Let’s talk more about those hidden sources around your house.
Ask your parents and grandparents, aunts and uncles, if they kept a diary or journal. I still have all of mine from grade school through high school. I was not good about writing in them every day but they provide a (somewhat funny) review of my life. Funny reading them as an adult. The things I felt were so major as a kid, like thinking I would just disappear if “that” boy didn’t fall head over heels in love with me, do not compare to the things I worry about as an adult. But that’s what happens when we grow up.
My first diaries were filled with tidbits about my life and lists of all those cute boys. By high school they included entries about band and different musical contests in which I participated. There are entries about vacations and friends, fights with my parents and the usual growing pains. When you are older and re-read a diary from your school days, the entries may take you back to a wonderful time and place when you fell in love for the first time or got your driver’s license or accomplished that one big goal you had in high school. Nice memories.
I found several pieces of my old jewelry in a box when I was sorting and organizing my treasures recently. The picture shows a Holly Hobbie pin, necklace and what was a pin that we put a hole in to put it on a necklace. There is my little wobbly ears bunny necklace, a ring with flowers, a mouse pin (I don’t really remember wearing this) and a pain with my baby picture in it. My mom used to wear that pin.
The butterfly pin I believe was my great-grandma Brouk’s. I need to confirm this and label the photo correctly though.
My grandfather, Joseph Holik, joined the U.S. Naval Armed Guard during World War II. This Bluejacket’s Manual dated 1940 is an item I have of his from the War. It has his name, Company, dates of service and where he trained, written inside.
The book cover is coming apart – the inside layer of the cover has detached somewhat and the book was definitely used. Joseph wrote HOLIK J in pencil on the outside pages of the book. When the book is closed you can see his name.
This book doesn’t contain any other genealogical information about Joseph, but tells me what he had to learn when he entered the Navy in 1943.
There is a great book called Hidden Sources Family History in Unlikely Places by Laura Szucs Pfeiffer. The point of the book is to briefly describe additional sources of records you might find around the house. Let’s look at a few sources that are not the usual vital records and census documents.
Artifacts are memorabilia passed down through the generations. These artifacts usually contain a story and some clues about the ancestor who first owned the artifact.
This artifact was just sent to me from a woman named Ginny. She married my cousin, Robert Brouk. Robert was a Flying Tiger in China 1941-1942. I just wrote a book about his brief life which included his war diary. Robert died three weeks after he and Ginny married. Ginny helped me fill in parts of Robert’s life and after I sent her a copy of his book, she sent me a few artifacts he brought home from China. This wooden box was one. It is an artifact I will treasure always.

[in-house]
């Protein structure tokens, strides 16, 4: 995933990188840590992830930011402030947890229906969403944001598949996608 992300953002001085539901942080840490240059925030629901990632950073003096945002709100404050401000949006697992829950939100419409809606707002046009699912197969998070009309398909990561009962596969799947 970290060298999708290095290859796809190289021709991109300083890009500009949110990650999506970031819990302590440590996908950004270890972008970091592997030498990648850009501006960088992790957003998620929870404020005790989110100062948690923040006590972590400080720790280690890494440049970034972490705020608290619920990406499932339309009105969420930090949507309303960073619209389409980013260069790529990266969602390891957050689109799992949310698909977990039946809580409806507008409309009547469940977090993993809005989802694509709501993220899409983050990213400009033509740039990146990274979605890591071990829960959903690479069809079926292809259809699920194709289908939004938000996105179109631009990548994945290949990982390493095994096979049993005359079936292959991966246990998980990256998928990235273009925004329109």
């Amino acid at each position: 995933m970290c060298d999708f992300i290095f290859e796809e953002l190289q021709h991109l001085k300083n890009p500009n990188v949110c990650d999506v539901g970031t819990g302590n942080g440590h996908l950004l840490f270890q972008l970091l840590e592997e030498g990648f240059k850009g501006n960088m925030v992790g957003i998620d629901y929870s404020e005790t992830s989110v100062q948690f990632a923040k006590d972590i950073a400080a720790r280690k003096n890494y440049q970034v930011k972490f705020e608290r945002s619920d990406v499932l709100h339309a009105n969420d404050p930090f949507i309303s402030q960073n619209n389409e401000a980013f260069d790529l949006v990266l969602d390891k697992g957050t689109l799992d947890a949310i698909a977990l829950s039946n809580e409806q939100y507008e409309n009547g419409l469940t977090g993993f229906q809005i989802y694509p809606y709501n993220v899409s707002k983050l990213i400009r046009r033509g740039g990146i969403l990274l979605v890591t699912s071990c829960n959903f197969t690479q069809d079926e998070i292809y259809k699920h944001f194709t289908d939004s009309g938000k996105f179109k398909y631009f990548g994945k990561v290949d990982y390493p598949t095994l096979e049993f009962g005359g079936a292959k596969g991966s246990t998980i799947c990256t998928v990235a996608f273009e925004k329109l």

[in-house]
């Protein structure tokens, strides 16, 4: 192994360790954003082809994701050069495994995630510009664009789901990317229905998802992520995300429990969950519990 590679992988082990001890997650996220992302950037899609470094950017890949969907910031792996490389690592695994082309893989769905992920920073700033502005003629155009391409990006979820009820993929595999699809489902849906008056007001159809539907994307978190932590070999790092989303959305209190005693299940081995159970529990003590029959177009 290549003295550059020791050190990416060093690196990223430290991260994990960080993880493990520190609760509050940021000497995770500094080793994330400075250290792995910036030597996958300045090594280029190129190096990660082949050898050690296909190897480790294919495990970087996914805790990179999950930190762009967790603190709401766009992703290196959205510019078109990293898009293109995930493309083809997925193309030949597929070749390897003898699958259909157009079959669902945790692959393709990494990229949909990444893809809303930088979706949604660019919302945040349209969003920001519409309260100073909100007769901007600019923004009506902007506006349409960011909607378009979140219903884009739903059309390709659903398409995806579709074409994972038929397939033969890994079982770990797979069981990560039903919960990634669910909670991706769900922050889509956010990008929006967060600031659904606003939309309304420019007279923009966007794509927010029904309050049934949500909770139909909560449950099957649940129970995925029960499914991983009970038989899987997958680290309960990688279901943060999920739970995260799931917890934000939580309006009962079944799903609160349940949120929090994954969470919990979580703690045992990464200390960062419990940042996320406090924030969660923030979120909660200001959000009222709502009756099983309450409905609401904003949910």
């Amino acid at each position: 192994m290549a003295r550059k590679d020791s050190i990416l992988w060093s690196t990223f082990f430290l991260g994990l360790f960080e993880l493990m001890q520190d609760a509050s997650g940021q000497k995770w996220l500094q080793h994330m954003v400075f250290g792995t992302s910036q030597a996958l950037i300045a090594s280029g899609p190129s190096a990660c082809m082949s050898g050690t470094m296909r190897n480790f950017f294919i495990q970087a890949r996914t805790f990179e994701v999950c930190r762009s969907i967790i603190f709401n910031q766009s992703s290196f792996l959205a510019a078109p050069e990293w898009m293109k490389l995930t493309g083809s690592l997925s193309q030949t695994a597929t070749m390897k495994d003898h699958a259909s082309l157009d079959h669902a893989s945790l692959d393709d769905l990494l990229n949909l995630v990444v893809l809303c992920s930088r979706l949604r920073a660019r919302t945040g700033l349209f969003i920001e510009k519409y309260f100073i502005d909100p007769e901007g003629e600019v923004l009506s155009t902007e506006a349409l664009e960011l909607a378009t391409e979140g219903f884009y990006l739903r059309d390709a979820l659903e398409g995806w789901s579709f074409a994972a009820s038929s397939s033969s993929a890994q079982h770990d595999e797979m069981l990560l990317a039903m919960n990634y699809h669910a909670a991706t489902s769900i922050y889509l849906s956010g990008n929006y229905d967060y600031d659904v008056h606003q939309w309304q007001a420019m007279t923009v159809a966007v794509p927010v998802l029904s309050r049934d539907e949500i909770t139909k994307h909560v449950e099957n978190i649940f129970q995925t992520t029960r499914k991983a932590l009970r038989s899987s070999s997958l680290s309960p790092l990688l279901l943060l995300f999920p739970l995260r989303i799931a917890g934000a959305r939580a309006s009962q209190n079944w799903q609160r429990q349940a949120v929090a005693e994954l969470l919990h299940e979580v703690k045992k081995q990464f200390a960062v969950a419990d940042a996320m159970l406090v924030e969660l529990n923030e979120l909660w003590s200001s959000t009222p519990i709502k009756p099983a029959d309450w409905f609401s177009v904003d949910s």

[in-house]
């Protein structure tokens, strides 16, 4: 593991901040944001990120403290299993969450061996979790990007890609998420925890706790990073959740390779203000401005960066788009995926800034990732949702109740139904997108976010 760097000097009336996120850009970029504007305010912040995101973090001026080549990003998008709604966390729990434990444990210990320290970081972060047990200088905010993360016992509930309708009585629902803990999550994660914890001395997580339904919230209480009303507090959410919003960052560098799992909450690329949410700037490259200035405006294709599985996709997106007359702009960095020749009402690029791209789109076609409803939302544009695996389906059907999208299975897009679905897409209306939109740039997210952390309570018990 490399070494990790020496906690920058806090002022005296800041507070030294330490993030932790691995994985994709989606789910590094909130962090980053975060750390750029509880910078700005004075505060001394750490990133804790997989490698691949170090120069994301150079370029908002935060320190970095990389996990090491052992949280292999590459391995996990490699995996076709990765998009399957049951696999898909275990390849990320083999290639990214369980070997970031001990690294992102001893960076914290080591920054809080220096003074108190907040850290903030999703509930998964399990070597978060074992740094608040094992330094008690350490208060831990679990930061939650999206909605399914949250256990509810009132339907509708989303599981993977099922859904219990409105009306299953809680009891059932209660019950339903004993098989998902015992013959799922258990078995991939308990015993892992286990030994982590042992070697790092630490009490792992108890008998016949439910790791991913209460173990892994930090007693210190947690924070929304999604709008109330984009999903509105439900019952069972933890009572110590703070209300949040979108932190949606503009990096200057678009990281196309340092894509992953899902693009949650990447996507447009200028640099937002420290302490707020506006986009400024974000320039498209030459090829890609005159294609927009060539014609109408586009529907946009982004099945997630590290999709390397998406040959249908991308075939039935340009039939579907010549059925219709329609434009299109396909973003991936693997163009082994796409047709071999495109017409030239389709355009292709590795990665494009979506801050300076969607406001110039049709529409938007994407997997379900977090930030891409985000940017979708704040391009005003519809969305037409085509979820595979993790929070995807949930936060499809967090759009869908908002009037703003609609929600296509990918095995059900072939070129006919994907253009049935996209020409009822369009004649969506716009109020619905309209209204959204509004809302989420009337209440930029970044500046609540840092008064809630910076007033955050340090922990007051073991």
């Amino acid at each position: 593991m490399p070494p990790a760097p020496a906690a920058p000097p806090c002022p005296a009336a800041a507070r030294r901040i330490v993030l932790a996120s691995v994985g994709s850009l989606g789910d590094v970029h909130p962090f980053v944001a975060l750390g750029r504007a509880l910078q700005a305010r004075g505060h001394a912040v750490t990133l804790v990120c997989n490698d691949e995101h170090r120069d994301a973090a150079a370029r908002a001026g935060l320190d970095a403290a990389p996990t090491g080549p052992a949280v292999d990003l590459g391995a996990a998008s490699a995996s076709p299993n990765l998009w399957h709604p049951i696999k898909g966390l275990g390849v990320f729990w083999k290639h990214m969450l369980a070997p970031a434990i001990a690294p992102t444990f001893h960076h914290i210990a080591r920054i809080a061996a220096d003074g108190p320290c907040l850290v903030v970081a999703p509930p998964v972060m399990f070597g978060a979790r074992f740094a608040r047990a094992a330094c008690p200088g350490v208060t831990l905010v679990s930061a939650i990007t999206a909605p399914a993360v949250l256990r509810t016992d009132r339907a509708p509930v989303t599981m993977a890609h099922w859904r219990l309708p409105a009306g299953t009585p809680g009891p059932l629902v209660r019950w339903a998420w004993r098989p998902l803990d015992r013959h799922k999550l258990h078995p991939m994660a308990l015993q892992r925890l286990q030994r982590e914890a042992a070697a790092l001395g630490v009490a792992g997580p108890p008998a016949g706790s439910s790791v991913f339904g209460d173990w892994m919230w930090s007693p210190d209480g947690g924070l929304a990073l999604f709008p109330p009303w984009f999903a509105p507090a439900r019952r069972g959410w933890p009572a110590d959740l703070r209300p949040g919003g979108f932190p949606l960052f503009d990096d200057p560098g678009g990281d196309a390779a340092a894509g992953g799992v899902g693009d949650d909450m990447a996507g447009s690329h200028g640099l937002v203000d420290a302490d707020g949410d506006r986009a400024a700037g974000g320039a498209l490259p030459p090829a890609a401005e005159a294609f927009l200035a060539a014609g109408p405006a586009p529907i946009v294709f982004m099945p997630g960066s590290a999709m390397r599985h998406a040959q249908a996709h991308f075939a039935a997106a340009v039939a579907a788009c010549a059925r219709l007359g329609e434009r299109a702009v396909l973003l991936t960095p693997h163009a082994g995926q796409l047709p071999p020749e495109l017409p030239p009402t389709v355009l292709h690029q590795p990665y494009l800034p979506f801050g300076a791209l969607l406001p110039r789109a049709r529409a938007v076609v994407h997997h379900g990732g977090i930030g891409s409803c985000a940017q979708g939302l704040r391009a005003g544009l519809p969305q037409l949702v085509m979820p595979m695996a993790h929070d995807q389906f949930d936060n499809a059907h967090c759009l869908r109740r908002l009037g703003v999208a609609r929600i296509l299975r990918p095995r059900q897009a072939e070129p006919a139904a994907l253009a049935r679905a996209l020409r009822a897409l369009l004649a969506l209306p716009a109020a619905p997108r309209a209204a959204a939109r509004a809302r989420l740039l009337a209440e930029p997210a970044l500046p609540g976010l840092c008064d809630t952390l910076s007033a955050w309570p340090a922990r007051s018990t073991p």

Body Transit Records
Did your family have someone who served in World War I, World War II or beyond, and died during his service? My great-great-uncle Michael Kokoska served in World War I. He was killed in France. This letter is an example of a body transit record. It tells his father where his remains will be shipped.
This record came in a Burial File. The Burial File tells a lot about the soldier’s service, how he died, where he was buried, and even has letters from family members.
Dictionaries and other books
Last weekend I was sorting through some of my artifacts and came across the cover of a dictionary my mom passed to me. Most families write family information inside the cover of a family Bible and list the person’s name, birth date, who they married, and when they died. My grandmother listed these items on the inside cover of a dictionary! Always check the inside of old books before getting rid of them. You never know what you will discover!
Yesterday we looked at Home Sources such as Bibles, photographs, military records, and newspaper articles. Today let’s look at other documents that might be around your home.
This is a marriage license for my great grandparents, Joseph Kokoska and Bessie Zajicek. It was issued in Chicago and has their marriage date and location on it. Marriage records are a good source of information. Sometimes they have variations of name spellings which can be helpful when searching for records.
Death certificates are another good source of information. Many list the names of the person’s parents, the person’s birth date and place, death date and place, sometimes an address, spouse’s name and other information. Always keep in mind that you may find a birth date listed on a death certificate that does not match the birth date you found in the family Bible or a birth certificate. In these cases, look for other documents that have the person’s birth date on it to try to figure out which is the correct date.
Mass cards or funeral cards are good sources of information. Some contain birth and death dates and burial location. Others may only contain the death date. Regardless, it is a good source of information.